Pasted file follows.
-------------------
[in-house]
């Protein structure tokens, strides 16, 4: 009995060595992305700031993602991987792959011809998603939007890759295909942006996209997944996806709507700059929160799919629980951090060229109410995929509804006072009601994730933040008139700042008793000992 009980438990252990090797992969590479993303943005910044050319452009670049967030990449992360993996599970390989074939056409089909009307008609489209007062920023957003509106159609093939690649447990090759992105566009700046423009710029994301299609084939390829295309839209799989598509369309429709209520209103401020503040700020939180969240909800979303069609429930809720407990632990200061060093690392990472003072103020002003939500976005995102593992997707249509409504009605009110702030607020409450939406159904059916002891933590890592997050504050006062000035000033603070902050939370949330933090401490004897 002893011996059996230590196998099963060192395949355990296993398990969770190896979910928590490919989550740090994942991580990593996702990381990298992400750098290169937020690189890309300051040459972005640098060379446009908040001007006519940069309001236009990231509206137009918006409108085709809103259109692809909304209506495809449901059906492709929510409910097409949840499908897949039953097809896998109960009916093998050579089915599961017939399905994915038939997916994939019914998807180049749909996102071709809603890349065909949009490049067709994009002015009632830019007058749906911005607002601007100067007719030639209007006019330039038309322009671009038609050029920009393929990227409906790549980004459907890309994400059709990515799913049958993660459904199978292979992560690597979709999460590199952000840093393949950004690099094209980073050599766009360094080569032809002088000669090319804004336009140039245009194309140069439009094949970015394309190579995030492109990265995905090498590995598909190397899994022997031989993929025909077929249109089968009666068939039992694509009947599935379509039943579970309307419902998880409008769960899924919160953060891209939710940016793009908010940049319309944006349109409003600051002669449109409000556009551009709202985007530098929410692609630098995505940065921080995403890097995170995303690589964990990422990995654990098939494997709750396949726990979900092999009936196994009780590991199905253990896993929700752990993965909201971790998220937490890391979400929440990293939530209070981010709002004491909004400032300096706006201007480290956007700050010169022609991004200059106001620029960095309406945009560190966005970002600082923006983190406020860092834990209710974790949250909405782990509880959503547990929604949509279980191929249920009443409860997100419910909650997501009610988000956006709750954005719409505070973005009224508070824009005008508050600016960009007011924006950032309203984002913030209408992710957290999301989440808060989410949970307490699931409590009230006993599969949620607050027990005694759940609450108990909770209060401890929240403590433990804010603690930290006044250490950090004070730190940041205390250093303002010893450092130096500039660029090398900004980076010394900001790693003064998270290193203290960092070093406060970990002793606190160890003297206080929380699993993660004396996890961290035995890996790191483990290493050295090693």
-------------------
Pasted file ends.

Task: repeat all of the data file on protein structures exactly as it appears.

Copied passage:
[in-house]
């Protein structure tokens, strides 16, 4: 009995060595992305700031993602991987792959011809998603939007890759295909942006996209997944996806709507700059929160799919629980951090060229109410995929509804006072009601994730933040008139700042008793000992 009980438990252990090797992969590479993303943005910044050319452009670049967030990449992360993996599970390989074939056409089909009307008609489209007062920023957003509106159609093939690649447990090759992105566009700046423009710029994301299609084939390829295309839209799989598509369309429709209520209103401020503040700020939180969240909800979303069609429930809720407990632990200061060093690392990472003072103020002003939500976005995102593992997707249509409504009605009110702030607020409450939406159904059916002891933590890592997050504050006062000035000033603070902050939370949330933090401490004897 002893011996059996230590196998099963060192395949355990296993398990969770190896979910928590490919989550740090994942991580990593996702990381990298992400750098290169937020690189890309300051040459972005640098060379446009908040001007006519940069309001236009990231509206137009918006409108085709809103259109692809909304209506495809449901059906492709929510409910097409949840499908897949039953097809896998109960009916093998050579089915599961017939399905994915038939997916994939019914998807180049749909996102071709809603890349065909949009490049067709994009002015009632830019007058749906911005607002601007100067007719030639209007006019330039038309322009671009038609050029920009393929990227409906790549980004459907890309994400059709990515799913049958993660459904199978292979992560690597979709999460590199952000840093393949950004690099094209980073050599766009360094080569032809002088000669090319804004336009140039245009194309140069439009094949970015394309190579995030492109990265995905090498590995598909190397899994022997031989993929025909077929249109089968009666068939039992694509009947599935379509039943579970309307419902998880409008769960899924919160953060891209939710940016793009908010940049319309944006349109409003600051002669449109409000556009551009709202985007530098929410692609630098995505940065921080995403890097995170995303690589964990990422990995654990098939494997709750396949726990979900092999009936196994009780590991199905253990896993929700752990993965909201971790998220937490890391979400929440990293939530209070981010709002004491909004400032300096706006201007480290956007700050010169022609991004200059106001620029960095309406945009560190966005970002600082923006983190406020860092834990209710974790949250909405782990509880959503547990929604949509279980191929249920009443409860997100419910909650997501009610988000956006709750954005719409505070973005009224508070824009005008508050600016960009007011924006950032309203984002913030209408992710957290999301989440808060989410949970307490699931409590009230006993599969949620607050027990005694759940609450108990909770209060401890929240403590433990804010603690930290006044250490950090004070730190940041205390250093303002010893450092130096500039660029090398900004980076010394900001790693003064998270290193203290960092070093406060970990002793606190160890003297206080929380699993993660004396996890961290035995890996790191483990290493050295090693």